Monday, March 16, 2009

Emerging nuggets

Part of my severance package includes two months of services from a career services firm. I was offered this at my last layoff as well, but never had a chance to try it out. Seeing as how much longer my unemployment could last, I figured I might as well explore what the firm had to offer.

The two months of service include access to their online resources, free workshops, and eight hours of one-on-one career counseling. In the few weeks I've be "active" I've simply met with the counselor. I fully intend to start attending workshops now that other projects have wrapped up.

The first counseling session was a tug-of-war. While I'm sure she is generally knowledgeable and helpful, I didn't feel like she had a good grasp of my industry. For years, I've read resume advice about how each bullet point of a job description should detail how a responsibility translated into metrics, i.e. how did you make or save the company $$$. With a majority of jobs, I can understand this. A sales job is pretty obvious, did this, sold $$$. If you're a computer programmer, created this program, translated into %xx increase in customers or website hits. In manufacturing, an employee could improve a process to complete production faster or negotiate a vendor contract to decrease costs. I digress... the point is that my job, my area of expertise is difficult to measure most of the time. It's more of a consultancy type role where my analysis and conclusions help support other people's decisions and provide direction (when they listen). My work does not lead to a direct outcome in most cases.

She kept pressing me saying there had to be a way to rewrite my resume statements to show how my work translated into tangible results. I pointed out a couple places on my resume where my statements matched her request, but they didn't seem to meet her expectations. I honestly thought about it a bit and could not create a satisfactory outcome. It was frustrating that my explanation of my work could not convince her that my resume holds up well as it is. At one point she even asked if I had been using this resume and how many responses I had received. I told her that prior to this job loss, I had received a call for almost every job I'd applied for. Needless to say she didn't seem to have a response immediately ready after hearing my answer.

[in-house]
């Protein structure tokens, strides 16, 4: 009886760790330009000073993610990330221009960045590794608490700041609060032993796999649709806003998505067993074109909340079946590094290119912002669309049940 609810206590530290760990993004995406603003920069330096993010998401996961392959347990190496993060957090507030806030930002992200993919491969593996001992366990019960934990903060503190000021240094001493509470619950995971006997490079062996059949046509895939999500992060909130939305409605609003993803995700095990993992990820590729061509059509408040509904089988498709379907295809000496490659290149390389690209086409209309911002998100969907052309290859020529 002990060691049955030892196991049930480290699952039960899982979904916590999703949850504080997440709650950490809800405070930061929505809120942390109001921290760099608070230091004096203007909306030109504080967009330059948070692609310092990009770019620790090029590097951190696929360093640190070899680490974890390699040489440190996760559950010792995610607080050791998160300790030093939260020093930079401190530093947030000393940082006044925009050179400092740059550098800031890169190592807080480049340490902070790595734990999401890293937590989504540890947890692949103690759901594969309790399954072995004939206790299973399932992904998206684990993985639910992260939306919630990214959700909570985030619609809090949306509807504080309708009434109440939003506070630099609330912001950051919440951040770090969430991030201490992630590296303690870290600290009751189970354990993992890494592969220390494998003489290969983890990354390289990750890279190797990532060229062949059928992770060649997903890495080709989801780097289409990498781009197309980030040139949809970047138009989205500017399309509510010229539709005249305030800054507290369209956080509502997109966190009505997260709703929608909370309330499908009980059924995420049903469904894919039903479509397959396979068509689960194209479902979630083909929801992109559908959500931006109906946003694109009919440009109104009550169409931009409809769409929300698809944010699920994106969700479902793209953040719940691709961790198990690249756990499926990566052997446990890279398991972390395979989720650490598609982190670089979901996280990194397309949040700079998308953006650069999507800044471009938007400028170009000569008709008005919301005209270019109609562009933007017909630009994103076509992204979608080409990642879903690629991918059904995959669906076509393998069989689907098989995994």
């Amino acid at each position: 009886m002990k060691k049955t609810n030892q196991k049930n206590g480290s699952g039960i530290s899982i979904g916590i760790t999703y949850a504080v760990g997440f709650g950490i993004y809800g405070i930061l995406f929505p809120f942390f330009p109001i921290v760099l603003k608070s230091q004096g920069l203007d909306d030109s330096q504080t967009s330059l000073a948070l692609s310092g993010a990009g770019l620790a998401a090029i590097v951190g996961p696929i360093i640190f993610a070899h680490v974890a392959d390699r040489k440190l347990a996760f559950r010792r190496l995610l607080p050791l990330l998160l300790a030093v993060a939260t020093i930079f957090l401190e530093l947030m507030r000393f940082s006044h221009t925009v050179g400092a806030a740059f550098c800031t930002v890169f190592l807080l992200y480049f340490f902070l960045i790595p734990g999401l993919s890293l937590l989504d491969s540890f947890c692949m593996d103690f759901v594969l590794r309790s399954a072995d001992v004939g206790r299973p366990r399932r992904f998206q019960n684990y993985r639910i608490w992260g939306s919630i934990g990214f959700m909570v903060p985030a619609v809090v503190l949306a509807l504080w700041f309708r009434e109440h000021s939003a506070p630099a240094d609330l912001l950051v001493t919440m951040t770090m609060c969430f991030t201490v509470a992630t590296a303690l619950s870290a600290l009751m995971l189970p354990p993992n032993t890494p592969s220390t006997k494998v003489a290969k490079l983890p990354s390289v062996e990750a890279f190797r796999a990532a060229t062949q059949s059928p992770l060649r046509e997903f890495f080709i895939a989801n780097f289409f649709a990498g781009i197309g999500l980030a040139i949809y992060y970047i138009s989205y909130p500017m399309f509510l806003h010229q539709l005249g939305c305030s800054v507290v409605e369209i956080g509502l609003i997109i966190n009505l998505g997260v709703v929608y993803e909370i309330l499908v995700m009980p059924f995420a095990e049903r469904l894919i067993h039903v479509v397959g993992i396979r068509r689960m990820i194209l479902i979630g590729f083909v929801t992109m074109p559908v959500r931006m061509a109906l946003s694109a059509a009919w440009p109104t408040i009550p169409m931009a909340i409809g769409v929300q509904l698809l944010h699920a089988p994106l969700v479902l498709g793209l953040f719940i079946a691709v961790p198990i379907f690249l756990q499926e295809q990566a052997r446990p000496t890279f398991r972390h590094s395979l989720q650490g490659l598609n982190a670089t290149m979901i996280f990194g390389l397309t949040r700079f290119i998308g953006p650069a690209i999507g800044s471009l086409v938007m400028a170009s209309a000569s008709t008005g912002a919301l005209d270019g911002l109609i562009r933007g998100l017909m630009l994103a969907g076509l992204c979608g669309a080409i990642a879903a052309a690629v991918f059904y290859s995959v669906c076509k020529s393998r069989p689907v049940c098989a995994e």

I also expressed my feelings that there are times when these formats seem full of crap to me. I'm not the type of person to use a bunch of business jargon to make me sound important. When I've reviewed resumes, I can see the difference between someone who appropriately uses business terms and some one who's simply copied them to make their job appear bigger than it is. Maybe I'm hurting my changes at landing a job, but that's not my style.

To be fair, I asked a couple of colleagues about their resumes. I explained my impression of the resume guidelines. It was a relief to hear they had similar feelings about the stance of career counselors. For most jobs, it's a helpful and certainly can strengthen a candidacy. I just don't like being pushed to do something because it's the *only* way.

In the following visit, we agreed to let my resume remain as is for that particular career track. She probably thinks I'm just being impossibly stubborn, but I know my resume works. Why else would I get two phone interviews. On the other hand, I will acknowledge that I need to have a couple alternate versions of my resume that are less specialized if I want to have a shot at jobs that are less analytical and outside of my current profession.

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